Now unbiased estimators are good, but knowing that an estimator is unbiased gives us only a partial picture of its performance. What we really want is a measure of our uncertainty, as provided by confidence intervals (or credible intervals, for Bayesians). Incredibly, it turns out that we can construct such intervals with the difference-in-means estimator and prove that they are valid for the ATE while making only a few very mild assumptions. In particular, we still don’t need to assume that the potential outcomes are independent or identically distributed (or, indeed, even random). The pseudo-theorem below gives you a high-level picture of the kind of result that can be derived:

Pseudo-theorem: Suppose that \(pr(W)\) is a completely randomized design. Then we can construct an interval \(\widehat{CI} = \widehat{CI}(Y, W)\) that depends only on observed quantities, such that under mild conditions, \[ pr(\tau \in \widehat{CI}) \geq 0.95 \] for large \(n\). The interval \(\widehat{CI}\) is therefore a valid \(95\%\) confidence interval for the average treatment effect \(\tau\).

Although stated rather informally, this is a beautiful result. It essentially says that one can construct valid confidence intervals for the ATE without assuming much about \(\underline{y}\) if one controls the assignment mechanism. Stating this result formally requires some more technical tools and concepts that are beyond the scope of this introductory post: we will tackle them in a subsequent article in this series.

Convince yourself!

The ideas presented in this post are not difficult, but they may feel unfamiliar to many — because they are! We have seen two main sources of confusion in students seeing this material for the first time:

  1. Understanding what is random and what is not.
  2. Understanding what is observed and what is not.

The best way to become comfortable with randomization-based inference — and convince yourself that there is no magic involved — is to play around with small simulations.

The R code below illustrates the example we considered throughout this post. You can also find on github. Go ahead and modify the values of the potential outcomes in the science table on lines 23 and 24 (making sure to keep them of length 6, so the rest of the code works unchanged). You will see that if you modify the science, the value of the variable tau will change, but the value of bias will remain equal to 0, up to numerical precision!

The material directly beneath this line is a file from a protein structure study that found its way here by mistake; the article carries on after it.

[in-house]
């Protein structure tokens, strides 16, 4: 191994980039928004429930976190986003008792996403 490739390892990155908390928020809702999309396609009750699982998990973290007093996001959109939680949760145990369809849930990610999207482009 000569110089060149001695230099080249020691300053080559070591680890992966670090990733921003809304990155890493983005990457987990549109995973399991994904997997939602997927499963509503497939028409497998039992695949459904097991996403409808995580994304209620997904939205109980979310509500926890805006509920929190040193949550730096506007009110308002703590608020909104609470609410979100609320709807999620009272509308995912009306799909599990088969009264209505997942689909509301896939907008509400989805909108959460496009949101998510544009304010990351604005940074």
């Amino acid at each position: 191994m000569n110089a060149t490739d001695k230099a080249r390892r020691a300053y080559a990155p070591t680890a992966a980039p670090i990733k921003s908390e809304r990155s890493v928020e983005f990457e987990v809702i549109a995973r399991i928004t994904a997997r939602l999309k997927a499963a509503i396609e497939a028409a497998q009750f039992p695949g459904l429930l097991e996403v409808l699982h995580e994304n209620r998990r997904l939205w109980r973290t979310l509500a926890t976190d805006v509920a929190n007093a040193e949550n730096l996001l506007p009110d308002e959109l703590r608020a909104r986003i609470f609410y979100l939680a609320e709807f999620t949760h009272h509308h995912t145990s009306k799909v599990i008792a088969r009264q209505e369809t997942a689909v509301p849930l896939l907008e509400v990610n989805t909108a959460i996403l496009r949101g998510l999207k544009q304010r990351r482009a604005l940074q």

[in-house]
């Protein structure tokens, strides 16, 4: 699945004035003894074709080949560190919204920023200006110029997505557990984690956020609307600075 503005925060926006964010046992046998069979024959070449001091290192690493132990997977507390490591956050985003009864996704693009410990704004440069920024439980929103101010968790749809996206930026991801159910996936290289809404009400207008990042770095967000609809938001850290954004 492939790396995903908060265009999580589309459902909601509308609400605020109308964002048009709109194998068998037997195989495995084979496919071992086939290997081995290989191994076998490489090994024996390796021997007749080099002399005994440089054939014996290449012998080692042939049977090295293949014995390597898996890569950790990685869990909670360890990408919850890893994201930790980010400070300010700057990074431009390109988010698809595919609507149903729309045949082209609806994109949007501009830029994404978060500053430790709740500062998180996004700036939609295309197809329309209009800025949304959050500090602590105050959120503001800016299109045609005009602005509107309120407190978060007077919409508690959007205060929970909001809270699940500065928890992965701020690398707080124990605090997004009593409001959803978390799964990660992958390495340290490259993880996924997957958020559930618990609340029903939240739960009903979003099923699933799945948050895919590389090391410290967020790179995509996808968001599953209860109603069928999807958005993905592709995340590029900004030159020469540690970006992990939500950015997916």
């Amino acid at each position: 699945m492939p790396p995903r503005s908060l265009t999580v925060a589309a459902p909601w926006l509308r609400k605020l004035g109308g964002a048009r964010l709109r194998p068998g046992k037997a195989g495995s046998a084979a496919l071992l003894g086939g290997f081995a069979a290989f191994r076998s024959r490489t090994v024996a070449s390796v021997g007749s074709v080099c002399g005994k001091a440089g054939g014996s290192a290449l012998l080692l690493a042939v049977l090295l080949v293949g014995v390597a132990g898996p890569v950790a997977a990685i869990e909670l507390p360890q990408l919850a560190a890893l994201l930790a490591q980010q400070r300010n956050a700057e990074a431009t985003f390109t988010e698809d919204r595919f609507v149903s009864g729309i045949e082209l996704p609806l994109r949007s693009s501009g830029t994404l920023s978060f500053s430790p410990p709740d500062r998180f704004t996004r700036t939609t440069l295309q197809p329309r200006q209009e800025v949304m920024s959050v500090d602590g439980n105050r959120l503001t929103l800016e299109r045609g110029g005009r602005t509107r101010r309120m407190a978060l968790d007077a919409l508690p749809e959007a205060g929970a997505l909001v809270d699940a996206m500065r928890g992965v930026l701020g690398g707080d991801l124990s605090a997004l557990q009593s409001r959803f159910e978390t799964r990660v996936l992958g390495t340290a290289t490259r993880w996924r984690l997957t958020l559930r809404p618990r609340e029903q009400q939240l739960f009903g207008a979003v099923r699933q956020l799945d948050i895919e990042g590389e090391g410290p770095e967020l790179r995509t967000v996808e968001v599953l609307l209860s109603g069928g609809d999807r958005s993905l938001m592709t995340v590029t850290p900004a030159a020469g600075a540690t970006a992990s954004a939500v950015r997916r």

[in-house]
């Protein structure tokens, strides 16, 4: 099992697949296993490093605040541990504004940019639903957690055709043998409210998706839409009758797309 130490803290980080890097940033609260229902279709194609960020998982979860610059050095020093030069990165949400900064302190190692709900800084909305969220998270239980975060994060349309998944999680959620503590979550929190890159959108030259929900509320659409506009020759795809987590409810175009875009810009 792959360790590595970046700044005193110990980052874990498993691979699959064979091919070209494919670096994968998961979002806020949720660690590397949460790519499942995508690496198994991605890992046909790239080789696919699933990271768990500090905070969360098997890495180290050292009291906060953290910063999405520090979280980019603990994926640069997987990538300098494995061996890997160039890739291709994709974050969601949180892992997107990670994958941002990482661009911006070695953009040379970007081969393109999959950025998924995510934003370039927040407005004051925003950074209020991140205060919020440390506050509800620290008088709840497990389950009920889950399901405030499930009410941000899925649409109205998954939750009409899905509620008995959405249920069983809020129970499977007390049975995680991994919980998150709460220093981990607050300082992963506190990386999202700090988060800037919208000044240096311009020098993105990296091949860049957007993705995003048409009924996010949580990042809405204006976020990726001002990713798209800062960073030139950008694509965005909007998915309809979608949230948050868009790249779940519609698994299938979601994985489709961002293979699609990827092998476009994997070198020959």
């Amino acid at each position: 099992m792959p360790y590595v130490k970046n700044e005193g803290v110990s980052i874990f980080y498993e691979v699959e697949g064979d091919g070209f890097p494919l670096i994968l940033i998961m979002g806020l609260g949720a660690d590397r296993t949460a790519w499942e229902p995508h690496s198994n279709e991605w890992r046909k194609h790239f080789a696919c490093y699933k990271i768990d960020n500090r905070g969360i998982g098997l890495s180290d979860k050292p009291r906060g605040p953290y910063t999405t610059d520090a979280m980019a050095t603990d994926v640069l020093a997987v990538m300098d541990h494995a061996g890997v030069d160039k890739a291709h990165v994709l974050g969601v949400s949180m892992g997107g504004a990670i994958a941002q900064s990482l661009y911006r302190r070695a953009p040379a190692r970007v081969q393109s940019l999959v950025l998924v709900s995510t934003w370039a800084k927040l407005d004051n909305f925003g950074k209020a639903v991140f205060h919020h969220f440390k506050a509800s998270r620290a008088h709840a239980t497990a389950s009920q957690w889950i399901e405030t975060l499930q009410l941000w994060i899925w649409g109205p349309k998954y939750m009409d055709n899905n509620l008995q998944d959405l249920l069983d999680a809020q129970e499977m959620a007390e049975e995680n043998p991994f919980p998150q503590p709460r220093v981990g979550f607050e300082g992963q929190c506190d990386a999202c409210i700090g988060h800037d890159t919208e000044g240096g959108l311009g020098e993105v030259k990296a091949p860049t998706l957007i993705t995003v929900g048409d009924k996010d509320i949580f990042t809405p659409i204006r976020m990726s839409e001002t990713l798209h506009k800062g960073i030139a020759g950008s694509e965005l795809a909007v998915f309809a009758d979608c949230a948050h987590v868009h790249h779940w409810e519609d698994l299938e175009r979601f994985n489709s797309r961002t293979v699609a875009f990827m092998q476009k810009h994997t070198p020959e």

library(magrittr)       # provides `%>%`
library(purrr)          # provides `array_tree` and `map`
library(gtools)         # provides `permutations`

## ----------------------------
## Estimand function and estimator function
## ----------------------------

# average treatment effect function
tau.fn <- function(science) mean(science$y1) - mean(science$y0)

# Difference in means function
hat.tau.fn <- function(w, y) mean(y[w==1]) - mean(y[w==0])

## ----------------------------
## The science table + estimand
##   (unobserved quantities)
## ----------------------------

# The science :: try changing it and see what happens!
science <- data.frame(y0 = c(2, 1, 2, 0, 3, 0),
                      y1 = c(3, 1, 4, 1, 3, 2))  

# The (unobserved) ATE corresponding to the (unobserved) science
tau <- tau.fn(science)

## ----------------------------
## observed data + estimate
##   (observed quantitites)
## ----------------------------

# Observed assignment vector
W.obs  <- c(1, 1, 0, 1, 0, 0)

# Observed outcome vector
Y.obs  <- science$y1 * W.obs + science$y0 * (1 - W.obs)

# Observed estimate of the ATE
hat.tau.obs <-  hat.tau.fn(W.obs, Y.obs)

## ----------------------------
## bias of estimator
## ----------------------------

# The list of all possible assignments in a completely randomized design 
# with 3 treated units and 3 control units. You can check that the 
# list has 20 elements, which is exactly 6 choose 3. <- gtools::permutations(6, 6, 1:6) %>% 
        purrr::array_tree(1) %>% 
        purrr::map(~ W.obs[.]) %>% 

# For each possible assignment W, compute the outcome Y that would be 
# observed, and the corresponding estimate
# Note: in practice, we only observe a single element of, 
# namely hat.tau.obs <- vector('numeric', length = length(
for(i in seq_along( {
    W <-[[i]]
    Y <- science$y1 * W + science$y0 * (1 - W)[i] <- hat.tau.fn(W, Y)

# The bias of the difference in means estimator (under complete randomization)
bias <- mean( - tau